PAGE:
Branded beauty apps can often be gimmicky. But a few brands in L2’s Digital IQ Index®: Beauty have created useful mobile tools. Here are a few of the best:

Rimmel London: The “Shazam” for Beauty

Only 7% of women turn to makeup apps when researching products or trends, and that percentages is even smaller among 18-to-24-year-olds. If Rimmel’s “Get the Look” app weren’t so innovative, it would clearly be a losing proposition.

But the app is a smart idea. You snap photos of a look you like, and within seconds, you can see how the same makeup would look on you and buy the relevant Rimmel products. It’s less work than asking that random girl on the street where she got her lipstick – although possibly creepier.

Rimmel's app

OPI: “Try On” Tool

Nail brands have remarkably dismal sales, with only 5% of products sold on brand sites. That’s understandable, as consumers want to see how nail polish colors look in person. OPI’s mobile-friendly tool lets you do that – inputting your skin tone and preferred nail length, then displaying polish shades on a model hand similar to yours.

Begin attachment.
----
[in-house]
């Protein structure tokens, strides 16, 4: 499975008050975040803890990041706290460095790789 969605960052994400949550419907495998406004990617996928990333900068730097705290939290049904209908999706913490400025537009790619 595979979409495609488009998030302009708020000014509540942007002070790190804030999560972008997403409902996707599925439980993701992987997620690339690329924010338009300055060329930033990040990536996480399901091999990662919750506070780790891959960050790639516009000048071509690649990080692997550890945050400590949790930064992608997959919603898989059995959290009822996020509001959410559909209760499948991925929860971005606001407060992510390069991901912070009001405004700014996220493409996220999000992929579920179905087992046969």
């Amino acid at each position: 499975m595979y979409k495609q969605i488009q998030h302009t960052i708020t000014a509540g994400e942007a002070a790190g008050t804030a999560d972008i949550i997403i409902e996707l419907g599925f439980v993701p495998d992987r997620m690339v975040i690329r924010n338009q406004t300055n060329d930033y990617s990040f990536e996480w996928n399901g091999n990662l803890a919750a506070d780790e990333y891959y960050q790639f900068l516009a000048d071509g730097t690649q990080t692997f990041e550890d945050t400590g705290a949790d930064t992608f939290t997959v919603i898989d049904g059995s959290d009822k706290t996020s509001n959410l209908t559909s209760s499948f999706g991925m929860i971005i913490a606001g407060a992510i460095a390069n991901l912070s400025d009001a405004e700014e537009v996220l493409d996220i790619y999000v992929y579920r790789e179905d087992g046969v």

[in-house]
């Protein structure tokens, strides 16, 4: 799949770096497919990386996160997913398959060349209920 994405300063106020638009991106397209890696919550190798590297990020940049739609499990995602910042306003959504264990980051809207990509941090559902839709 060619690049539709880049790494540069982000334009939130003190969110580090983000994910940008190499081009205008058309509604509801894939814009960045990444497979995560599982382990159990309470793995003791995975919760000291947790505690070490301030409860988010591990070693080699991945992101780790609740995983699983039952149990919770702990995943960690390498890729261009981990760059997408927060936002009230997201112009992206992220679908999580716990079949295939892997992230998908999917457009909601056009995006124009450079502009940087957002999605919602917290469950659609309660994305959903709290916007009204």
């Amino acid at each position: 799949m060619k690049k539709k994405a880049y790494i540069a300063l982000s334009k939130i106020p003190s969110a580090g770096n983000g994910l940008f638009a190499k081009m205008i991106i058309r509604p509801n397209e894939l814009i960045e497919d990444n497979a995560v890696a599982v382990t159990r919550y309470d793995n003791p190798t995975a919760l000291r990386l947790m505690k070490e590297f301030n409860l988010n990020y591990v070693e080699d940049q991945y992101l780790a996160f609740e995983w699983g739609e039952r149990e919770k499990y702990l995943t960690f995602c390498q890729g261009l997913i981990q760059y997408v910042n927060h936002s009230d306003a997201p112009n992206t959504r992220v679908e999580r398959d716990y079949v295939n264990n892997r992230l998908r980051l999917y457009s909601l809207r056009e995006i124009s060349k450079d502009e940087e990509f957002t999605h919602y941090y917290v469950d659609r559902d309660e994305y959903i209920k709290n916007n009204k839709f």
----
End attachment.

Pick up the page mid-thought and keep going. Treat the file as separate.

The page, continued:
OPI's mobile tool

Smashbox: Mobile-First Diagnostic

While Beauty brands often use diagnostics as a means of guided selling, these can be cumbersome for mobile users. Smashbox’s mobile-optimized site relaunch pared down the brand’s diagnostic quizzes to make them more mobile-friendly.

The foundation finder quiz has only four questions, bolstered by high-resolution photography and simple descriptions. For example, “What’s your fave format?” has four responses (Liquid, Cream, Powder, and Don’t Care), accompanied by texture swatches and descriptions. Moreover, the question and all four answers fit within a single frame, solidifying the mobile-first experience.

Smashbox's mobile-first diagnostic

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